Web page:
Bianca is the other sister that makes up Coco Rosie but not only does she make half the music, she also makes art! Though sometimes it seems the content is a little questionable.
The strength of the portraiture tradition, and what separates it from documentary photography, lies in the skill of the photographer to attach meaning and the essence of the person in a simple image. Using metaphor, subtlety, and open-ended but vaguely familiar narrative, photographer Shelly Mosman is able to imbue an intensely personal and soft-spoken beauty to her photographs. Drawn to subjects for reasons she says she often cannot immediately describe, Mosman spends a great deal of time with her subjects, waiting for key moments when their personality is revealed through action, or the subtlest of looks or gestures. “Portraiture relies on the smallest mannerisms and expressions to offer narrative,” says Mosman, “I rely on the spontaneity of circumstance.”
The Minneapolis-based portraitist continues:
“In my photographs I negotiate and characterize the balance between my own vision and the unknown and often powerful potential given by each portraitâ€™s subject. I am drawn to certain people for the simple reason that I know shooting them will give me an image I could never have created on my own, and because my camera can reveal something they may not have known was in themselves. Â It becomes a synthesis of us both, captured in a single photograph. These connections with each subject areÂ often too straightforward and immediate to be conscious, but rather they are something that is felt immediately, coming straight from the gut, which is the home of our instincts.”
Mosman is currently in the midst of a Kickstarter campaign to raise money for an upcoming exhibition titled Mercury. The show will feature new black and white works, printed with a long-standing (though rarely used) silver gelatin contact technique, overseen by a master printer. They will then be framed in a specially designed cast resin frames, the results of a collaboration with two sculptors. For more information or to donate, click here.
Quite often the saying of fact being stranger than fiction is true, and this story is no exception. Photographer Arthur Drooker has been attending the most unusual conventions around America and compiling the images into a series called Conventional Wisdom. He recently attended a celebration of mermaids and mermen at The Triangle Aquatic Center in Cary, North Carolina. Over 300 Merfolk attended Merfest this year, and Drooker was there to capture this wondrous and enchanting subculture.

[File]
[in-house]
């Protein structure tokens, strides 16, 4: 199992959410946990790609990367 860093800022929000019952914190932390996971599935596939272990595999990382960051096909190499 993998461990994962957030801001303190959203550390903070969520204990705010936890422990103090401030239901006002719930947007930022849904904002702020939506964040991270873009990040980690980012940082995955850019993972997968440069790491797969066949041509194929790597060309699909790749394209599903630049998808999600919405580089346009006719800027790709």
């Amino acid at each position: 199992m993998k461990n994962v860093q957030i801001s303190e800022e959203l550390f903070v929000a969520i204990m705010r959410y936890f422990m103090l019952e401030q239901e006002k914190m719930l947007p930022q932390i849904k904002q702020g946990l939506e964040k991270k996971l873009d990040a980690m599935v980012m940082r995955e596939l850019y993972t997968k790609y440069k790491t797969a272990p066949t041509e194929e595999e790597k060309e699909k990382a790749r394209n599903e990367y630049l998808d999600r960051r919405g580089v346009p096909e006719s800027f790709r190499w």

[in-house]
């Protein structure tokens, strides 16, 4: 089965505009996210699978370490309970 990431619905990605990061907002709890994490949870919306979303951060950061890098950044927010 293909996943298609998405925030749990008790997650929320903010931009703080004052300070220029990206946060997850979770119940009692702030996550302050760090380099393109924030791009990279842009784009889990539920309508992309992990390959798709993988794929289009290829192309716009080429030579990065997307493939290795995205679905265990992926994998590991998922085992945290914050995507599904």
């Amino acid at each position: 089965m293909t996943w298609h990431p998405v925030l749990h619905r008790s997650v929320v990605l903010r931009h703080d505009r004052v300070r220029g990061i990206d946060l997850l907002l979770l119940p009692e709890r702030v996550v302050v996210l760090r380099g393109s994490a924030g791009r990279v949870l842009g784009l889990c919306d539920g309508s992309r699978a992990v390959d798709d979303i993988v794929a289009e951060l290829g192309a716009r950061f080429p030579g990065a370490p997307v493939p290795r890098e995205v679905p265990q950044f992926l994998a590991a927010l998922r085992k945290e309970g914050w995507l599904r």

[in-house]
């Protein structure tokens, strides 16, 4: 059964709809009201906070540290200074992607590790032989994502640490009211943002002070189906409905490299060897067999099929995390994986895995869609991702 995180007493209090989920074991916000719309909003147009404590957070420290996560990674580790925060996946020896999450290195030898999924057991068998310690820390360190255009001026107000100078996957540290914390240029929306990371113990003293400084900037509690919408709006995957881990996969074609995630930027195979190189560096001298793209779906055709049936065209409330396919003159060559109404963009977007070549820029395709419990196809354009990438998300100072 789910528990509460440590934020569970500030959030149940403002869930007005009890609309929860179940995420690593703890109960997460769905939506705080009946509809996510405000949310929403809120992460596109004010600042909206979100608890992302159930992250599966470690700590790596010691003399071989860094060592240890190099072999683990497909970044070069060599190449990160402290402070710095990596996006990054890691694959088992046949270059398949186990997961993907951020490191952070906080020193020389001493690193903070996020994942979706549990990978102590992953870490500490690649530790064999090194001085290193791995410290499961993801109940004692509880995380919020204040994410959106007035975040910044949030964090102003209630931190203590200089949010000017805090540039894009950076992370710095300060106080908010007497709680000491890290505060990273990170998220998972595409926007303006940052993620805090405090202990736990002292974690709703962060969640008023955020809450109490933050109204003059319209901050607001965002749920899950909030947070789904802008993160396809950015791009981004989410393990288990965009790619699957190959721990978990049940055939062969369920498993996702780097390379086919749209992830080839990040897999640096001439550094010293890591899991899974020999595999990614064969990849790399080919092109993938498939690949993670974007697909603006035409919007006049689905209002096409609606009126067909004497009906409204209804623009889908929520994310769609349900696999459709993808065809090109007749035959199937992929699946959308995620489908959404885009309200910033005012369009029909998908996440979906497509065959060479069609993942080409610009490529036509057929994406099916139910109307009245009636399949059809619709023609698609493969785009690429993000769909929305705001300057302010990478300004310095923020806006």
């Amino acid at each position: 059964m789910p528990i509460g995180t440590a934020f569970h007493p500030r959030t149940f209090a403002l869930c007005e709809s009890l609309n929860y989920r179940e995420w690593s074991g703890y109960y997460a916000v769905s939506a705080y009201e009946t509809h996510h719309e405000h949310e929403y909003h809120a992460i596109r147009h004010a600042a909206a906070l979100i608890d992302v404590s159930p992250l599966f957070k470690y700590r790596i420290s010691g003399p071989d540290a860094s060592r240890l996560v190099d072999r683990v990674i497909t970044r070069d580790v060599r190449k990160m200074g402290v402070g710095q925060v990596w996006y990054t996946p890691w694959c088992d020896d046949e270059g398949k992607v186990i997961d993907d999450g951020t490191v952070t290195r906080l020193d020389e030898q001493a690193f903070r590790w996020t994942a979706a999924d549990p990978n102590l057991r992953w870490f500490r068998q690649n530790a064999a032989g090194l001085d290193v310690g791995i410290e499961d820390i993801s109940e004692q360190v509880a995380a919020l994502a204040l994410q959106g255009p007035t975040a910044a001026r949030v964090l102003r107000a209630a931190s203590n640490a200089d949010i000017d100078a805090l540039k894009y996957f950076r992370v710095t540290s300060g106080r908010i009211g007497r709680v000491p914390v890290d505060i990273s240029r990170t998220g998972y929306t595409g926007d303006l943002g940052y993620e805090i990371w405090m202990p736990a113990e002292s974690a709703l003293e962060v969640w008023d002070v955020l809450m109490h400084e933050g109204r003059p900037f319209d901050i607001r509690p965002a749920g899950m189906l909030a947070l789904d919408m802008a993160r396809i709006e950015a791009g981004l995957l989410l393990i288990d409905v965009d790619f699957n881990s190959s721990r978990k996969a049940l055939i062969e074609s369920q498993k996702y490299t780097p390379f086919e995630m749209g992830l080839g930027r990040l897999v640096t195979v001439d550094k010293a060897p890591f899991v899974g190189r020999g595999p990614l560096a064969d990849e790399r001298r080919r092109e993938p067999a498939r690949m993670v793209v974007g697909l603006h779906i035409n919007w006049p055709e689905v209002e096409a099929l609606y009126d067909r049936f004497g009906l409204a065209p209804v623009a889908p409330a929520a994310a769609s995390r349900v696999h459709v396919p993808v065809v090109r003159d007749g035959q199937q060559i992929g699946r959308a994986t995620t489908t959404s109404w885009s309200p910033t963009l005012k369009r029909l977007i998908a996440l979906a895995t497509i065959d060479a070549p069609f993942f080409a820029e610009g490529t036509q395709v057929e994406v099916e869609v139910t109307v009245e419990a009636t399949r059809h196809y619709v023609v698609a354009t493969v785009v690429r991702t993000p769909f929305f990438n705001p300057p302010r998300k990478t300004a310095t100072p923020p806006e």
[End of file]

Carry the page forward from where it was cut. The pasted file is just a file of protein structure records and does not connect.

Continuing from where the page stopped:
This year the participants were able to attend workshops on breath-holding, underwater modelling, talk to a professional mermaid, and purchase different mermaid accessories – tails made from fabric and silicon (and ranged in price from $80 – $4000 for a custom made tail).
For many attendees, the desire to be a mermaid was spawned in childhood after seeing a movie, reading a book, going to the beach or an aquarium. A mermaid embodied an idealized self: beautiful, graceful and confident. To emulate a mermaid one developed a mersona, akin to the fursona that a furry at Anthrocon inhabits to model an animal character s/he aspires to be like. (Source)
For most Merfolk the transformation that happens when they either pull on their costume, or the moment they enter the water is something that cannot be compared to in any other way. Christian Obrocki, a merman from Baltimore tells Drooker of his experience:
It’s a rush. What better way to be in touch with your love for the water than to be kind of a part of it. When the tail goes on, the human side goes out the door. (Source)
Drooker’s other series include his visits to Clown conventions, gatherings of Santas, an assembly of Ventriloquists, a meeting of Furries, and a Bronies meet-up. See the other sets here. (Via Cool Hunting)
Whether he’s shooting for personal projects or for clients Jean-Yves Lemoigne’s photographs look as if Jean pressed pause during a pivotal scene in the worlds most epic movie so he could take a picture of the scene that was unraveling before him.
Romanian Sculptor Mircea Cantor is all over the map as far as media goes. The artist has worked with everything from aluminum cans to model airplanes (see both images above). He’s even done some “finger painting”. But what seemingly remains a constant throughout all of his work is a disdain for doing what’s been done before. Check out more images of his sculpture after the jump, including corn on the cob installation and fishing hook fighter jets. Cantor is also a co-editor of VERSION magazine. (via)
Peter Opheim’s paintings could have easily gone into the decorative/cute realm but the paint handling and bizarre figurative abstractions keep these paintings fresh, unlabored, and playful.
SpY is a Madrid based artist who playfully disturbs urban signs and signifiers, often confiscating them, transforming them, then installing them on the street. I love his really simple gestures, like putting orange construction cones on a sculpted bull’s horns–they just have the hilarious edge of an adolescent prankster (who went to art school and secretly adores Duchamp.)
Frode Bolhuis’ sculptures are elegant, beautiful, and quietly poetic.